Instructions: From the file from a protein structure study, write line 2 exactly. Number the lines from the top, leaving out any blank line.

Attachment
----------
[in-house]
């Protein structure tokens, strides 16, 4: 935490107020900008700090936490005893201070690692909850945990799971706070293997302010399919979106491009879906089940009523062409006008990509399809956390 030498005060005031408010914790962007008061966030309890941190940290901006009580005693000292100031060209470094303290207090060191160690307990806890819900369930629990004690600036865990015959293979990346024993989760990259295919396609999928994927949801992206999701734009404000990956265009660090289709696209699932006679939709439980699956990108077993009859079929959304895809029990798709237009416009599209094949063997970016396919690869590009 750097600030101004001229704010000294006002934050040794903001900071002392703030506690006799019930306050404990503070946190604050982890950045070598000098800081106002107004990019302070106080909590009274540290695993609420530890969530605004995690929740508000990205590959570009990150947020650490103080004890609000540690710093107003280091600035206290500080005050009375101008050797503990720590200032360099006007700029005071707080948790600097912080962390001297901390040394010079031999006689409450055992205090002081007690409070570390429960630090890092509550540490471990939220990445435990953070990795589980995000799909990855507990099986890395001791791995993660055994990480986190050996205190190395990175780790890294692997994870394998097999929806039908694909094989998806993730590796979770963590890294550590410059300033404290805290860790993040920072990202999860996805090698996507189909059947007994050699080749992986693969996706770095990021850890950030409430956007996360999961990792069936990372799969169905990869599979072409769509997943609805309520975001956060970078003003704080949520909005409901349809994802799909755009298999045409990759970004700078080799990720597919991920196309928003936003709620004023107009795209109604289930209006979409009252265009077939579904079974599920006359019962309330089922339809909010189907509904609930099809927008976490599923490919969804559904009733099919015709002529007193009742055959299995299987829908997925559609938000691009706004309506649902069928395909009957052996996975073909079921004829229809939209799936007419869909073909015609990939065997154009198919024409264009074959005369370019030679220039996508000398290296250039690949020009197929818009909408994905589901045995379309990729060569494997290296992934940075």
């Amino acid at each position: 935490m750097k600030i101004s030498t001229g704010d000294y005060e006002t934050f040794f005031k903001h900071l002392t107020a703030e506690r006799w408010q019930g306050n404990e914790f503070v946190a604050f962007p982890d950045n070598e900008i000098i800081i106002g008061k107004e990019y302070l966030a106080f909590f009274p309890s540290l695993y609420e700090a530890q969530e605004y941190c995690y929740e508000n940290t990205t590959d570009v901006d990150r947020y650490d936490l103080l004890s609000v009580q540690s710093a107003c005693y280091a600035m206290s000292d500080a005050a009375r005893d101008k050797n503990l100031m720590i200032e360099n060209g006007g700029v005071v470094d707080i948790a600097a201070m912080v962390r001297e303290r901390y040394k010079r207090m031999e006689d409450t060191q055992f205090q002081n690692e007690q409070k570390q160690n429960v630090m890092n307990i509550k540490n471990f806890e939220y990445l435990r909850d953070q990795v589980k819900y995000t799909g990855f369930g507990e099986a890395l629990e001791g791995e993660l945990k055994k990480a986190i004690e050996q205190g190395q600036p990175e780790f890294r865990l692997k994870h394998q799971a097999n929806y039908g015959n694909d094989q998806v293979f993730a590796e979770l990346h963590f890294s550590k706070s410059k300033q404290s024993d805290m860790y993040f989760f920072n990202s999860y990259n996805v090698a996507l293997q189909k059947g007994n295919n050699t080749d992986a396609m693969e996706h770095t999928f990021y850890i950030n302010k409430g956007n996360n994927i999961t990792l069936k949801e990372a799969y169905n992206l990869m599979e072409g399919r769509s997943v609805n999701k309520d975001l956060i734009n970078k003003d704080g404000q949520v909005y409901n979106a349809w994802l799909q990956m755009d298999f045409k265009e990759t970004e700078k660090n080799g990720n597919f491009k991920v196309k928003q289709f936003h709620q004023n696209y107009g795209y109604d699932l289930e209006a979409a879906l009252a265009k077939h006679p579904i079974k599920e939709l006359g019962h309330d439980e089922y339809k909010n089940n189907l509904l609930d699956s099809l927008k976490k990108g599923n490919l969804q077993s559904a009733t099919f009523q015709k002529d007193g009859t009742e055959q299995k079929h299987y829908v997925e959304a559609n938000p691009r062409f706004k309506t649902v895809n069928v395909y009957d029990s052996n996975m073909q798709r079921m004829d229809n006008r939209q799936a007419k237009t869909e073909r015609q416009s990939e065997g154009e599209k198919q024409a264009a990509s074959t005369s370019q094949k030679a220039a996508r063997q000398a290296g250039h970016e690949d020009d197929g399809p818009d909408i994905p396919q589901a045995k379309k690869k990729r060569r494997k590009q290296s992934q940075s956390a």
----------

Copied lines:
């Protein structure tokens, strides 16, 4: 935490107020900008700090936490005893201070690692909850945990799971706070293997302010399919979106491009879906089940009523062409006008990509399809956390 030498005060005031408010914790962007008061966030309890941190940290901006009580005693000292100031060209470094303290207090060191160690307990806890819900369930629990004690600036865990015959293979990346024993989760990259295919396609999928994927949801992206999701734009404000990956265009660090289709696209699932006679939709439980699956990108077993009859079929959304895809029990798709237009416009599209094949063997970016396919690869590009 750097600030101004001229704010000294006002934050040794903001900071002392703030506690006799019930306050404990503070946190604050982890950045070598000098800081106002107004990019302070106080909590009274540290695993609420530890969530605004995690929740508000990205590959570009990150947020650490103080004890609000540690710093107003280091600035206290500080005050009375101008050797503990720590200032360099006007700029005071707080948790600097912080962390001297901390040394010079031999006689409450055992205090002081007690409070570390429960630090890092509550540490471990939220990445435990953070990795589980995000799909990855507990099986890395001791791995993660055994990480986190050996205190190395990175780790890294692997994870394998097999929806039908694909094989998806993730590796979770963590890294550590410059300033404290805290860790993040920072990202999860996805090698996507189909059947007994050699080749992986693969996706770095990021850890950030409430956007996360999961990792069936990372799969169905990869599979072409769509997943609805309520975001956060970078003003704080949520909005409901349809994802799909755009298999045409990759970004700078080799990720597919991920196309928003936003709620004023107009795209109604289930209006979409009252265009077939579904079974599920006359019962309330089922339809909010189907509904609930099809927008976490599923490919969804559904009733099919015709002529007193009742055959299995299987829908997925559609938000691009706004309506649902069928395909009957052996996975073909079921004829229809939209799936007419869909073909015609990939065997154009198919024409264009074959005369370019030679220039996508000398290296250039690949020009197929818009909408994905589901045995379309990729060569494997290296992934940075």